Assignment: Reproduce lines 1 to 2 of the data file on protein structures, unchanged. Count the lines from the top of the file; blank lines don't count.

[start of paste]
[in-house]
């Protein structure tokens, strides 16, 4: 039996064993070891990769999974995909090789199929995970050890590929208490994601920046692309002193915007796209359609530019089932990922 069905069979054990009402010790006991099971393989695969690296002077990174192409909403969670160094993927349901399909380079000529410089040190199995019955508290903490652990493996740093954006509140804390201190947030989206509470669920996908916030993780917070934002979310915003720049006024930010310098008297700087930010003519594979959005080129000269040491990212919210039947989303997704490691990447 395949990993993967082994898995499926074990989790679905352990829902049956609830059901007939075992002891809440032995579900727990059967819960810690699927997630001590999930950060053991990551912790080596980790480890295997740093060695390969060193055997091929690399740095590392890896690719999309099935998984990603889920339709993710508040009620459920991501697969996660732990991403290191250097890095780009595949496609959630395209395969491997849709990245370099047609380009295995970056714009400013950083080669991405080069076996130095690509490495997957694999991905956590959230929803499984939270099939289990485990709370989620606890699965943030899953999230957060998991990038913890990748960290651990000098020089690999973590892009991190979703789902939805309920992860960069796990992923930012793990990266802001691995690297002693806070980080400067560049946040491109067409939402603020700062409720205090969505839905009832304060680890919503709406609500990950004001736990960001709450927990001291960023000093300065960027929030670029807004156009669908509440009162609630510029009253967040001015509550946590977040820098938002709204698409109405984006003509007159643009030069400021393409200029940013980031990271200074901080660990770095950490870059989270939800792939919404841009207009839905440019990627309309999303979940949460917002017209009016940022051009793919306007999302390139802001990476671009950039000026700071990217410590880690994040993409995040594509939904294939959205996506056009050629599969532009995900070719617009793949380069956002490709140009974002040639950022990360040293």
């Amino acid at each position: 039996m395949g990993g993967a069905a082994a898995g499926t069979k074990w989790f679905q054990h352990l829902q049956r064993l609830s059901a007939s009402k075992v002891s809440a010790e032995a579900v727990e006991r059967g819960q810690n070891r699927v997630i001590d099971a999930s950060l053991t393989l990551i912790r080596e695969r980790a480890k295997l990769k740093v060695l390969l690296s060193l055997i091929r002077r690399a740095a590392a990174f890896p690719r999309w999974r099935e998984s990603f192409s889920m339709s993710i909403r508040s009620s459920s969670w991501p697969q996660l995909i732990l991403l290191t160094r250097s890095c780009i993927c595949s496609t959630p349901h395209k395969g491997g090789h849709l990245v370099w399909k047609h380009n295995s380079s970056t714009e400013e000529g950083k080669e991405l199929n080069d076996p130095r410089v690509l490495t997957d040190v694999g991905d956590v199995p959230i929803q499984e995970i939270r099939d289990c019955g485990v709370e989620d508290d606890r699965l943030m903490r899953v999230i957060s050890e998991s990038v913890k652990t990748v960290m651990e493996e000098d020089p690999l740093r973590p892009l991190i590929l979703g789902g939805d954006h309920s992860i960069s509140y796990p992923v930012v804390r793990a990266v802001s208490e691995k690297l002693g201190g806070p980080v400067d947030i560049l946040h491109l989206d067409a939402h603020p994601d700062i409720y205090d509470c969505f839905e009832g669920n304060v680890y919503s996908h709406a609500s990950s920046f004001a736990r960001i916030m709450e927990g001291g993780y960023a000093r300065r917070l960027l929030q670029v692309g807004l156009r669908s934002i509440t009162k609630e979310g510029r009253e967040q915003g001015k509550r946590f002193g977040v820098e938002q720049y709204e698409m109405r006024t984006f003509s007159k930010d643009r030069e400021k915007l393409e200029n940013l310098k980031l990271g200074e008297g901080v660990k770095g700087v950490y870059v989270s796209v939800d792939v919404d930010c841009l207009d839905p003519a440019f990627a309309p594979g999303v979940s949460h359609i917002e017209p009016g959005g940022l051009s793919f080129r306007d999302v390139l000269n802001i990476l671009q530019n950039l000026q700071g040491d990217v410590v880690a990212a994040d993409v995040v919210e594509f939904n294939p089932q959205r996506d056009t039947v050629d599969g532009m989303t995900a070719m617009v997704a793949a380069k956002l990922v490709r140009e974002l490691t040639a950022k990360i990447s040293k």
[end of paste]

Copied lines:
[in-house]
């Protein structure tokens, strides 16, 4: 039996064993070891990769999974995909090789199929995970050890590929208490994601920046692309002193915007796209359609530019089932990922 069905069979054990009402010790006991099971393989695969690296002077990174192409909403969670160094993927349901399909380079000529410089040190199995019955508290903490652990493996740093954006509140804390201190947030989206509470669920996908916030993780917070934002979310915003720049006024930010310098008297700087930010003519594979959005080129000269040491990212919210039947989303997704490691990447 395949990993993967082994898995499926074990989790679905352990829902049956609830059901007939075992002891809440032995579900727990059967819960810690699927997630001590999930950060053991990551912790080596980790480890295997740093060695390969060193055997091929690399740095590392890896690719999309099935998984990603889920339709993710508040009620459920991501697969996660732990991403290191250097890095780009595949496609959630395209395969491997849709990245370099047609380009295995970056714009400013950083080669991405080069076996130095690509490495997957694999991905956590959230929803499984939270099939289990485990709370989620606890699965943030899953999230957060998991990038913890990748960290651990000098020089690999973590892009991190979703789902939805309920992860960069796990992923930012793990990266802001691995690297002693806070980080400067560049946040491109067409939402603020700062409720205090969505839905009832304060680890919503709406609500990950004001736990960001709450927990001291960023000093300065960027929030670029807004156009669908509440009162609630510029009253967040001015509550946590977040820098938002709204698409109405984006003509007159643009030069400021393409200029940013980031990271200074901080660990770095950490870059989270939800792939919404841009207009839905440019990627309309999303979940949460917002017209009016940022051009793919306007999302390139802001990476671009950039000026700071990217410590880690994040993409995040594509939904294939959205996506056009050629599969532009995900070719617009793949380069956002490709140009974002040639950022990360040293």